The Concept of Guilt and Its Representation in Maus
There is an enigmatic quality to Art Spiegelman’s survival guilt, a guilt which presents itself subtly in Book I and much more palpably in Book II. This ambiguity, so to speak, stems from a perplexing notion. That is, how could one of the only characters in Maus not to have been in the Holocaust have survival guilt? How, out of all those portrayed throughout the work who watched their friends and families slaughtered, could Art Spiegelman be the one who is guilty for surviving? It is, ironically enough, the fact that Spiegelman was not in the Holocaust that violently facilitates his survival guilt. His assumed inability to grasp the genocide, combined with the daunting task of representing the millions of unheard victims, creates guilt within him for not being there, which is only augmented by Vladek’s burning of Anja’s diary. Of course, this guilt is also manifested prominently in the ghost of his brother. In the end, he could never be Richieu, benevolently set in stone, and he would always represent that which the father could not have back—his family.
While this discourse will deal mostly within the confines of Book II, it is important to note the catalyst in Book I that not only magnifies the guilt felt by Spiegelman, but also increases the very nature of his guilt, a nature which moves undecidedly between self-pity and outward aggression towards others. This catalyst, of course, is the revelation at the end of the first part of the series—that of the diary burning.
To understand the importance of the diary burning, one must first address the author’s uncertainty about approaching his topic. How can he grasp, in any way, the most tortuous and debauched display of humanity in history? This is, as one frequently sees, a predicament faced by many who have written of the Holocaust, Primo Levi perhaps being the best example. For Spiegelman, though, this uncertainty is exacerbated by his distance from the Holocaust. That is, he never experienced the camps, the stealing, the bitter cold, the smell of burning flesh. In this way, only two things can connect Spiegelman to Auschwitz—his father and his mother’s journal. The former of these sources is the more subjective, especially given the relationship Spiegelman has with Vladek. The latter, however, is an objective piece of empirical footage he can use to effectively portray his parents’ ordeal. Thus, when Vladek reveals he burned the journal, Spiegelman bellows, “You Murderer!” not only because the father murdered Anja’s memory, but because he massacred the last chance the author had to completely understand what so many say no one ever could (Maus I 159).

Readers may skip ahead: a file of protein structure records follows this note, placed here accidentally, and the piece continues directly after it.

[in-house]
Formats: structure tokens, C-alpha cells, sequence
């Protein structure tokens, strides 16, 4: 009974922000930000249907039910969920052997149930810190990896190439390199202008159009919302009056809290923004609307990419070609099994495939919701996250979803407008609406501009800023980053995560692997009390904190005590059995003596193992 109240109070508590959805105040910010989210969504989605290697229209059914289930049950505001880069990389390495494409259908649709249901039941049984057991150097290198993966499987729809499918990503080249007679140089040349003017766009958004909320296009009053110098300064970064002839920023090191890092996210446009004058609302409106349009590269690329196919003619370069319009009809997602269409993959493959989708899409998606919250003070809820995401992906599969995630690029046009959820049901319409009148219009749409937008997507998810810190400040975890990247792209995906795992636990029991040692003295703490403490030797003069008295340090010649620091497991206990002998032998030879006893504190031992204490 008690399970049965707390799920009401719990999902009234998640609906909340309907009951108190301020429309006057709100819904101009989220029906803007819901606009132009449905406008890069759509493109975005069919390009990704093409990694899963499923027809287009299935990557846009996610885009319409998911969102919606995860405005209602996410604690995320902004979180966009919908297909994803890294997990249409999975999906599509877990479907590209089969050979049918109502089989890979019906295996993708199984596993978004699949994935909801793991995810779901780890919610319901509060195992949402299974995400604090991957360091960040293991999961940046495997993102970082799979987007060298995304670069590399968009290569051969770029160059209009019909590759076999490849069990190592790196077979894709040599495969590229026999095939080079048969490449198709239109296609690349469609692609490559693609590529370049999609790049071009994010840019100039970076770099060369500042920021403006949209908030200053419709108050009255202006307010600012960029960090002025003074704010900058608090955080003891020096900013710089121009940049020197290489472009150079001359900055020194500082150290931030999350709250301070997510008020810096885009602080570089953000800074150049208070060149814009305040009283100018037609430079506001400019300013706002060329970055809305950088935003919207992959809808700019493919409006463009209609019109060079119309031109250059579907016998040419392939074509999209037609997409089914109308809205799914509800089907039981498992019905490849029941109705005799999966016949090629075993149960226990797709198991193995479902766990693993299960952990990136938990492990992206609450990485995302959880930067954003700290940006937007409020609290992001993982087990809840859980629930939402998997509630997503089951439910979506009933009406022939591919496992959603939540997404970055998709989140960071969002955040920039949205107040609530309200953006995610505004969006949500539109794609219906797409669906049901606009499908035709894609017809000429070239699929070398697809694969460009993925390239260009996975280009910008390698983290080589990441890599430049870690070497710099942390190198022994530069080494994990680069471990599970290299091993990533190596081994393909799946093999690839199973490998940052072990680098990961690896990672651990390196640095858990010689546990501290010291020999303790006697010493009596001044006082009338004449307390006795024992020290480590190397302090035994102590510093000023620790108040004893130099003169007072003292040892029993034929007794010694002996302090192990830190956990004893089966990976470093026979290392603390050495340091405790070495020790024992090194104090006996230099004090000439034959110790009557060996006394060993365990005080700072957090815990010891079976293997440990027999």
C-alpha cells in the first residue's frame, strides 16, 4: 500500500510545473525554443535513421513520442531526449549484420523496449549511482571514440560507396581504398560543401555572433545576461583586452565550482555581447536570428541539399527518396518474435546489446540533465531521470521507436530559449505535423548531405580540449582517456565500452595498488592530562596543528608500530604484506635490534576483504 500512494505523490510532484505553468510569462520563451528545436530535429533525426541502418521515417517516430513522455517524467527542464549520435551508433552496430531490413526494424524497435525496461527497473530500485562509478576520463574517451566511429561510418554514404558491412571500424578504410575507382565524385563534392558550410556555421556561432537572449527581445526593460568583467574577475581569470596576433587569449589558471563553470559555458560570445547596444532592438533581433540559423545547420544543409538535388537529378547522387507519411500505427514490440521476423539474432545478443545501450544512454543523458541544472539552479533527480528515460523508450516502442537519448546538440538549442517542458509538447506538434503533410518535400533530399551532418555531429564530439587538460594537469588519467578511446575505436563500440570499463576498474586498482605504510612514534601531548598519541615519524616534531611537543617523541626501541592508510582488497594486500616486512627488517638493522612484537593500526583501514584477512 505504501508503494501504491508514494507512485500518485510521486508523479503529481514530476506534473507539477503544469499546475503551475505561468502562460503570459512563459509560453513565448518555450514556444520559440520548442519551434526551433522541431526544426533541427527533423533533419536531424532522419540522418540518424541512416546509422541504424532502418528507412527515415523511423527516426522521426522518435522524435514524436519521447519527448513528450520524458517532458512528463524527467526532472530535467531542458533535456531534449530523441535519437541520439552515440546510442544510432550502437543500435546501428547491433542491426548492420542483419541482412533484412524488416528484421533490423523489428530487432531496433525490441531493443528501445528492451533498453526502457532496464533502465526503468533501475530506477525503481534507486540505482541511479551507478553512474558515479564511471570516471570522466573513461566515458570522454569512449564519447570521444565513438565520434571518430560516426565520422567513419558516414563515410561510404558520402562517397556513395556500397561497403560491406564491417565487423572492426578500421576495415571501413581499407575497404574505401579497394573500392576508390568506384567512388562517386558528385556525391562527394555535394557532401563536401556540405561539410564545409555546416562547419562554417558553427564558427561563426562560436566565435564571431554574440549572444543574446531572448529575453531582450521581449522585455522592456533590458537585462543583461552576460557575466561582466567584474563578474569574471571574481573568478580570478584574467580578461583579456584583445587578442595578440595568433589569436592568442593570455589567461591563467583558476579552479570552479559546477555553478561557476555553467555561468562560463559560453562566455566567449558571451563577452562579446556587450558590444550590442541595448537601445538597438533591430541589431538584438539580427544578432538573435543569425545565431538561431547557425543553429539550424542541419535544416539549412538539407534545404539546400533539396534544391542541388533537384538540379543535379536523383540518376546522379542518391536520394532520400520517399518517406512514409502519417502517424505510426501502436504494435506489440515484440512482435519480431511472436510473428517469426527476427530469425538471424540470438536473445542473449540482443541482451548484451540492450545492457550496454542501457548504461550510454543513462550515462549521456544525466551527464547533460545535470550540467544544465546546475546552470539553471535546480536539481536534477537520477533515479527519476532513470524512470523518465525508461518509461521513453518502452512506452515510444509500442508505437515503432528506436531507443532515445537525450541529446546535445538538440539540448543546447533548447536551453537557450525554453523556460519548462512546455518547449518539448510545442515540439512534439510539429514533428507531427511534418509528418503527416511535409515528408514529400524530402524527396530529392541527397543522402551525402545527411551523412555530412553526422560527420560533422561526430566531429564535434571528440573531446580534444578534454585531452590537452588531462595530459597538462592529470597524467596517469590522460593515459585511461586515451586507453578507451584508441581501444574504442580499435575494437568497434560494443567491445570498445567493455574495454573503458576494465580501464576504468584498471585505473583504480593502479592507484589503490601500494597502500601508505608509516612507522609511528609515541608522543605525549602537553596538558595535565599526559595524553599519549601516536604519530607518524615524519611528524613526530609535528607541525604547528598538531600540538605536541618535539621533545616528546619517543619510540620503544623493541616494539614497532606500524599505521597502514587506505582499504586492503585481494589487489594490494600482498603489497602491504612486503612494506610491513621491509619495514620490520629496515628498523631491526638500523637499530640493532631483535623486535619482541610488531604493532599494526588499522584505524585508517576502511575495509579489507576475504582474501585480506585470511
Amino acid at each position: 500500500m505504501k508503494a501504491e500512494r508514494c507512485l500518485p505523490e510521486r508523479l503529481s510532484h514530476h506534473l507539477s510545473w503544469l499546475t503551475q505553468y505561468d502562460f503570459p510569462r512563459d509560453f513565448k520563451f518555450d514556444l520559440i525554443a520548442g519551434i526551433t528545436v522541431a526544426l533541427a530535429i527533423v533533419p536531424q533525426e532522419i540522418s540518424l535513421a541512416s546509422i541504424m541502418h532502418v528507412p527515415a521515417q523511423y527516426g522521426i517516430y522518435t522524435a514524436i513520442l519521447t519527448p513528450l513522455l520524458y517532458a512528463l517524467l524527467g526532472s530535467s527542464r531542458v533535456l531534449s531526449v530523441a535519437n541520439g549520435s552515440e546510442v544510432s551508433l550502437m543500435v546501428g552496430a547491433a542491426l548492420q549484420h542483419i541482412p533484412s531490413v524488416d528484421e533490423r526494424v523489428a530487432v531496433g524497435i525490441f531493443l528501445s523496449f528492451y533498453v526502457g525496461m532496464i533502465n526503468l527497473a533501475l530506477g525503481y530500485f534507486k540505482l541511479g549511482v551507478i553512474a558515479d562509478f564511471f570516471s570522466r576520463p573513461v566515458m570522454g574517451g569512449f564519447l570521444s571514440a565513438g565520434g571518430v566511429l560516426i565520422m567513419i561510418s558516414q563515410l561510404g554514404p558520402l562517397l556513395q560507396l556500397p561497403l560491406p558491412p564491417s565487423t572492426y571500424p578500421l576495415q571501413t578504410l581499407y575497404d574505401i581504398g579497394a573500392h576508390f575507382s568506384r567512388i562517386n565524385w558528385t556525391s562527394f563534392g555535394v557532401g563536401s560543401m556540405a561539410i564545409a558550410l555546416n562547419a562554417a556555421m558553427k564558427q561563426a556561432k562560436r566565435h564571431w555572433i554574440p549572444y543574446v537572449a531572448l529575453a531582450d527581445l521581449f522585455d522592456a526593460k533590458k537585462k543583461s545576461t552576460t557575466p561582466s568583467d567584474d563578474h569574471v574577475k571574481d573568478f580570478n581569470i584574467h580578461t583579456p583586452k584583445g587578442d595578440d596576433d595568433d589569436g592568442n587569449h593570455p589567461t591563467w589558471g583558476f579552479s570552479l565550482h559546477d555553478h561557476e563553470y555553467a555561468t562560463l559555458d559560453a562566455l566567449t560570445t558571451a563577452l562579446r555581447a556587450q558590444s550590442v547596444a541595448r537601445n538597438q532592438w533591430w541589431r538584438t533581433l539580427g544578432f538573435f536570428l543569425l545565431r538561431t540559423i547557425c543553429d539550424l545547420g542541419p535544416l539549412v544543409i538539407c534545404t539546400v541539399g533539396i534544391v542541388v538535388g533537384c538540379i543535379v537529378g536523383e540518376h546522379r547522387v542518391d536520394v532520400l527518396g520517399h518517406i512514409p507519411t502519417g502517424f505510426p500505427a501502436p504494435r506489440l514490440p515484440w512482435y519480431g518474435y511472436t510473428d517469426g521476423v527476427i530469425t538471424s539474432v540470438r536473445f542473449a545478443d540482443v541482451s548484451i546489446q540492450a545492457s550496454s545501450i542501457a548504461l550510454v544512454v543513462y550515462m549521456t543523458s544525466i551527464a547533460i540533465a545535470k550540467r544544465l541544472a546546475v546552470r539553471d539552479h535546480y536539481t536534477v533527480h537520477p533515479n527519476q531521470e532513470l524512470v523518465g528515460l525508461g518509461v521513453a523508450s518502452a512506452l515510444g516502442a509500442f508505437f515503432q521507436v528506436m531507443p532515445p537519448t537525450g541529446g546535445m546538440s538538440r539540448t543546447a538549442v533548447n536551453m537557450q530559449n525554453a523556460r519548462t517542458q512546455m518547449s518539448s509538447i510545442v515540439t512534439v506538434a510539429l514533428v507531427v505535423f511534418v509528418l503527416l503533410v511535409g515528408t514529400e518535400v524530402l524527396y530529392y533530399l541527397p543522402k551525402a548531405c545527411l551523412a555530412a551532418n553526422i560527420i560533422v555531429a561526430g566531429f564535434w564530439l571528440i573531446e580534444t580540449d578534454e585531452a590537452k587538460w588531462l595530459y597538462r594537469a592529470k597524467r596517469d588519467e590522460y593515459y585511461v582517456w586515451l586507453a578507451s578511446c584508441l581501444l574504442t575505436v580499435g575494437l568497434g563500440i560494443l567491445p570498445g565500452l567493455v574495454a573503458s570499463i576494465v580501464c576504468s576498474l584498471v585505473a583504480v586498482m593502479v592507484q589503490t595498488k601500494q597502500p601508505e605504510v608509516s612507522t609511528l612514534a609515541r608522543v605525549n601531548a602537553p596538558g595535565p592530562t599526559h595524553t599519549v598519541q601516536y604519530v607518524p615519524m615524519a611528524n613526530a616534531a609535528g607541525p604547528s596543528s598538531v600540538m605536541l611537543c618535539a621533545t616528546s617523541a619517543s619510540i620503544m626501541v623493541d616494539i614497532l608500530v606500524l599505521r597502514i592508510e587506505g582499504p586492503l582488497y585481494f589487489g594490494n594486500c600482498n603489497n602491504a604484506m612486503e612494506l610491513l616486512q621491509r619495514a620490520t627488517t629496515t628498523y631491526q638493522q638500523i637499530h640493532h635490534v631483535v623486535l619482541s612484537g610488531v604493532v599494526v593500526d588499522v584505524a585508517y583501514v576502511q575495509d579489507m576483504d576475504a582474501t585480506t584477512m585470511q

Within the first few pages of Book II, and therefore directly after the burning of the diary is divulged, the reader is given the first clear portrayal of Spiegelman’s survival guilt. The uncertainty that is alluded to through tone within the first book is now made apparent with Spiegelman’s questioning, “How am I supposed to make any sense out of Auschwitz?” (Maus II 14). His tortuous conversation with his wife—covering anything from which parent he would have saved to how diligent, even somewhat psychotic, his parents were in their search for Richieu—is a testament to his now overwhelming guilt. The guilt, though, is now moving from one of passive self-consciousness to one of violence and blame. His father “drives [him] crazy,” and it is this strained relationship which causes him to think so aggressively. Naturally, this strain is stretched to a precarious length by his father’s burning of the diary. His reaction, thus, is certainly one controlled more by emotion than by true culpability (the culpability of his father that is), and he could have, or rather should have taken the burning as a sign of his father’s own pain, rather than selfishly seeing how it affected his own guilt and even writing.
Moving on, Spiegelman’s guilt in relation to his brother is perhaps the most telling and yet ambiguous feelings the reader sees in the writer. Spiegelman is, in the end, Richieu’s doppelganger, and yet he is also his foil, at least in the father’s eyes. Vladeck sees Spiegelman as the physical representation of his first born, but never the emotional or familial representation. In fact, regarding the latter, Spiegelman is the antithesis of Richieu. If the implementation of smoking throughout the books shows anything, it is that Vladeck, whether intentionally or not, tells his son he would never have survived the camps. Constantly cigarettes save Vladeck’s life as bartering tools, which apparently implies, given Spiegelman’s habitual smoking, that the writer would not have lasted if put in the position of his father. Spiegelman’s prodigality, too, is something Vladeck comments constantly about, most notably in his son’s poor purchase of a tape recorder (Maus I 73).
All of these shortcomings, shortcomings that make Spiegelman human, never existed within Richieu. For this, the writer feels Vladeck is more Richieu’s father than his own. This unsettling feeling culminates in Spiegelman’s most clear and literal admission of survival guilt. As his wife relates and stresses that “[Vladeck]’s your father,” the author is brought to a climactic release, yelling “Stop! I feel guilty enough already!” (Maus II 120).
Spiegelman’s guilt is, in the end, ineffable and undefinable. Throughout his story he is constantly faced with the unquantifiable pressure of telling humanity’s most regrettable story. All the while, he is tormented by his dead mother, neurotic father, and ghost of a brother. These coalesce on a psychological level to effect a daunting and alarming survival guilt, a guilt that the writer, one could assume, will never truly be free from.
Spiegelman, Art. Maus I My Father Bleeds History. New York: Pantheon, 1986.
Spiegelman, Art. Maus II And Here My Troubles Began. New York: Pantheon, 1986.
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